Rail passengers who travel without a ticket face a five-fold increase in the penalty fare – but will get a 50 per cent discount if they pay within three weeks.
With fare-dodging costing train operators and the taxpayer over £650,000 per day, the Department for Transport (DfT) says it “intends to adopt a surcharge option and raise the cost to £100 or £50 if paid within 21 days”.
The plans are revealed in the DfT’s response to a consultation on how to reduce ticketless travel.
The department says: “When set against the profound impact coronavirus (Covid-19) has had on passenger numbers and industry revenues, it’s never been more important to minimise the cost of fare evasion to the railways.”
Fare revenue from rail travellers in Great Britain, which was around £10bn annually before the coronavirus pandemic, has collapsed and is believed to be around half of previous levels. Taxpayers are making up the difference.
At present, passengers who are found without a valid ticket are required to pay either a penalty fare of £20 or twice the full applicable single fare to the next station at which the train calls – whichever is the greater.
“This is the case only if there were facilities at the station to buy a ticket and they have passed signs stating the consequences of not having a valid ticket,” says the DfT.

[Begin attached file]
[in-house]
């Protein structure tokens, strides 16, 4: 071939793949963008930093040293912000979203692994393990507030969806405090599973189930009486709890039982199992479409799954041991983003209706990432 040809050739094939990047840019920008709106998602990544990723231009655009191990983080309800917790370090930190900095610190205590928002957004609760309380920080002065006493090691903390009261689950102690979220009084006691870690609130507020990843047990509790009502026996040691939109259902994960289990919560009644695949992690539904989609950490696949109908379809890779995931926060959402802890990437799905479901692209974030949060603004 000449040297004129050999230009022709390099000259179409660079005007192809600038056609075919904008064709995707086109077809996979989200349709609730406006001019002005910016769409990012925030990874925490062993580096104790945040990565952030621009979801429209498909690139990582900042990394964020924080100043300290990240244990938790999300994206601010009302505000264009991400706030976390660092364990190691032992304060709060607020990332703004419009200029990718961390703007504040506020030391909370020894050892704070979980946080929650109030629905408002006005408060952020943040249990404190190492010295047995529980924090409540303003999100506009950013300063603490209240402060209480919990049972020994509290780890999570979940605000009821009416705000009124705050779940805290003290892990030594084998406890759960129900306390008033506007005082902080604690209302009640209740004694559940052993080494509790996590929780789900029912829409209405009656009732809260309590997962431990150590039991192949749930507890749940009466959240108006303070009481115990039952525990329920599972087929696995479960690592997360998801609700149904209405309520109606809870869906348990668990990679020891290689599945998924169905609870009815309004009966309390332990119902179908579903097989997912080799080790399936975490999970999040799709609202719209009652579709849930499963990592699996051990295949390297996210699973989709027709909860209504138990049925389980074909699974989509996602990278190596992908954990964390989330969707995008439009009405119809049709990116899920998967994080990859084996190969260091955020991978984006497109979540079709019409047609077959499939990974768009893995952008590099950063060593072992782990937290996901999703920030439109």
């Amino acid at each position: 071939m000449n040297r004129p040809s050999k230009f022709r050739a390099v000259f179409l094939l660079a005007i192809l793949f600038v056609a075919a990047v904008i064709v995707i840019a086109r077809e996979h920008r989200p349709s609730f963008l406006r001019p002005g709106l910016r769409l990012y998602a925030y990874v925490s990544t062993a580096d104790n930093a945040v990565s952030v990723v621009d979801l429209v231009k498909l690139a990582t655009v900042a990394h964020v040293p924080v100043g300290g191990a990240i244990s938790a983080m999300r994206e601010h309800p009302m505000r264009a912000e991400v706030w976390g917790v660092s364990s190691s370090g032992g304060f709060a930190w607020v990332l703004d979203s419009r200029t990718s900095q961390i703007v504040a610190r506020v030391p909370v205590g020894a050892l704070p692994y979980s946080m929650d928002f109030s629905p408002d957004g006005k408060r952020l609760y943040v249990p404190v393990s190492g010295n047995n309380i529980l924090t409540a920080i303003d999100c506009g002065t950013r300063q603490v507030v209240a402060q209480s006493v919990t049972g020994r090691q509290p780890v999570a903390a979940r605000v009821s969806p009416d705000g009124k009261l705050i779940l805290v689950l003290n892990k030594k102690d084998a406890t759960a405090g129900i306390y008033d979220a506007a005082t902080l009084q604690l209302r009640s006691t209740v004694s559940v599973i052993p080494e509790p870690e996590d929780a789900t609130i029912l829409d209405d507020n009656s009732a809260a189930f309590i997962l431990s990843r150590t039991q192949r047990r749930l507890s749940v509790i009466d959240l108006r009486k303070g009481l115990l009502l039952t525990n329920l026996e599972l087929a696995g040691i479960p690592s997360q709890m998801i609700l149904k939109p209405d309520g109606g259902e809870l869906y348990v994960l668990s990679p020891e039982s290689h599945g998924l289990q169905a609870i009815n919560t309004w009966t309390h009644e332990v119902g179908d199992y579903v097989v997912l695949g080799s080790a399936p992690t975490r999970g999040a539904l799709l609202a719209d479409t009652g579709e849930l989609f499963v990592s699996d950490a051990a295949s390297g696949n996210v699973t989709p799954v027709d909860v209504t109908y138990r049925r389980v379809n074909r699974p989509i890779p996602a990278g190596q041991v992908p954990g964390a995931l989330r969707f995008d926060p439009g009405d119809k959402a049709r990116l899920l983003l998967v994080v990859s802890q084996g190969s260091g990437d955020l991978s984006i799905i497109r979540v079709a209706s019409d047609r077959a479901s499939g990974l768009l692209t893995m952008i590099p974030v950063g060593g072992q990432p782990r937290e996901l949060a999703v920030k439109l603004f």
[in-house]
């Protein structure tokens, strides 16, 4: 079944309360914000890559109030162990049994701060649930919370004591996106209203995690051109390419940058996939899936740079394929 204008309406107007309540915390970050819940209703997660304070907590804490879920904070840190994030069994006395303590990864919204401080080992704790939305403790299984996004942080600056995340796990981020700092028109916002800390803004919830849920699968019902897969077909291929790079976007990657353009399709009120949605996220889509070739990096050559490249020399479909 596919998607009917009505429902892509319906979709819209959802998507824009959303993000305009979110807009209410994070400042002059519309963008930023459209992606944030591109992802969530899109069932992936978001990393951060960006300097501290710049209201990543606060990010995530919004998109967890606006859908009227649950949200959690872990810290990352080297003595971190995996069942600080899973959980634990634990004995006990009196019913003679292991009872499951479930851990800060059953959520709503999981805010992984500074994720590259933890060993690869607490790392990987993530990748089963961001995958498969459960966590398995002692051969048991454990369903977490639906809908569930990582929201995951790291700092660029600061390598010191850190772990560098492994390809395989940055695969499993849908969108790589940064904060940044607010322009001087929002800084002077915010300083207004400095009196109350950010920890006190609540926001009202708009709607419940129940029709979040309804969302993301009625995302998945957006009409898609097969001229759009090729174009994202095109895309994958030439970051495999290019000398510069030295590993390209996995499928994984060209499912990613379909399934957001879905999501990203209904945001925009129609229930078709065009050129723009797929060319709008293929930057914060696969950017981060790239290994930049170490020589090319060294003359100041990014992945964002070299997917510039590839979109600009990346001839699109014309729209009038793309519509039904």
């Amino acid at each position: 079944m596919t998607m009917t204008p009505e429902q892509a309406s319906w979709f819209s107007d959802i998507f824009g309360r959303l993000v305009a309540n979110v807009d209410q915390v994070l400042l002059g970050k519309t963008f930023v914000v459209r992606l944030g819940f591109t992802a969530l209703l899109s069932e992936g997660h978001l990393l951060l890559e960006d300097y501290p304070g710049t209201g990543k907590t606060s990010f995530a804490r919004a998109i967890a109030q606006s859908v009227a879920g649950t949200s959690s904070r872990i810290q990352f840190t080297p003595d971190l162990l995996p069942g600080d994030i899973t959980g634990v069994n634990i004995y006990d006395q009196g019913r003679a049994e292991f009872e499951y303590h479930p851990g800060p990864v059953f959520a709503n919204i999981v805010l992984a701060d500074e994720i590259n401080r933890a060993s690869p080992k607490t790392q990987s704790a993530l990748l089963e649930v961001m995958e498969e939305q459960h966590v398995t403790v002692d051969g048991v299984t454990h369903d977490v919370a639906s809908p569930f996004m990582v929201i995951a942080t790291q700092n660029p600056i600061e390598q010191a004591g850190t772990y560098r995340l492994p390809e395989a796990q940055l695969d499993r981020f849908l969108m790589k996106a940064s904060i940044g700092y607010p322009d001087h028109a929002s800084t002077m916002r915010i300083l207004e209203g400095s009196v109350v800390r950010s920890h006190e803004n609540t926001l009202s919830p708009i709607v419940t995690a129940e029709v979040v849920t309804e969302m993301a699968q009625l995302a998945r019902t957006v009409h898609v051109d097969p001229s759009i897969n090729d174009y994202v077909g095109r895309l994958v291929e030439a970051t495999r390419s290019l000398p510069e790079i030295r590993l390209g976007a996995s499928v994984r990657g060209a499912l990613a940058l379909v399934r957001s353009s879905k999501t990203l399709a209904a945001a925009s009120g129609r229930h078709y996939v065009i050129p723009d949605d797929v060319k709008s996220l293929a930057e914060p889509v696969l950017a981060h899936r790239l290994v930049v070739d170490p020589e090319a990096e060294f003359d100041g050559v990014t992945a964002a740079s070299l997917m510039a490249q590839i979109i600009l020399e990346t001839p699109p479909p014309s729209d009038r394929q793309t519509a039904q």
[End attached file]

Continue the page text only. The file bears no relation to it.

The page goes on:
“The government believes that by reducing the value of a penalty fare if paid within a set number of days, we can introduce an effective, proportionate deterrent that also encourages the timely payment of penalty fares.
“DfT intends to adopt a surcharge option and raise the cost to £100 or £50 if paid within 21 days. This will align the value of the rail penalty fare to that of the Manchester Metrolink and the one proposed by Midland Metro.
“It will also broadly align the value of the rail penalty fare with the one charged by TfL [Transport for London].
“By increasing the value of the rail penalty fare above the current £80/£40 charged by TfL, we will ensure that the values remain aligned when TfL next increases its penalty fare.
“DfT remains convinced that penalty fares, with their protections for passengers who have received one in error, remain a good tool to combat fare evasion on the railways.”
Passengers who choose to appeal under the proposed new system will be able to ‘stop the clock’ on the 21-day spell while their appeal is being considered – so they will not need to choose between appealing or securing a lower penalty fare.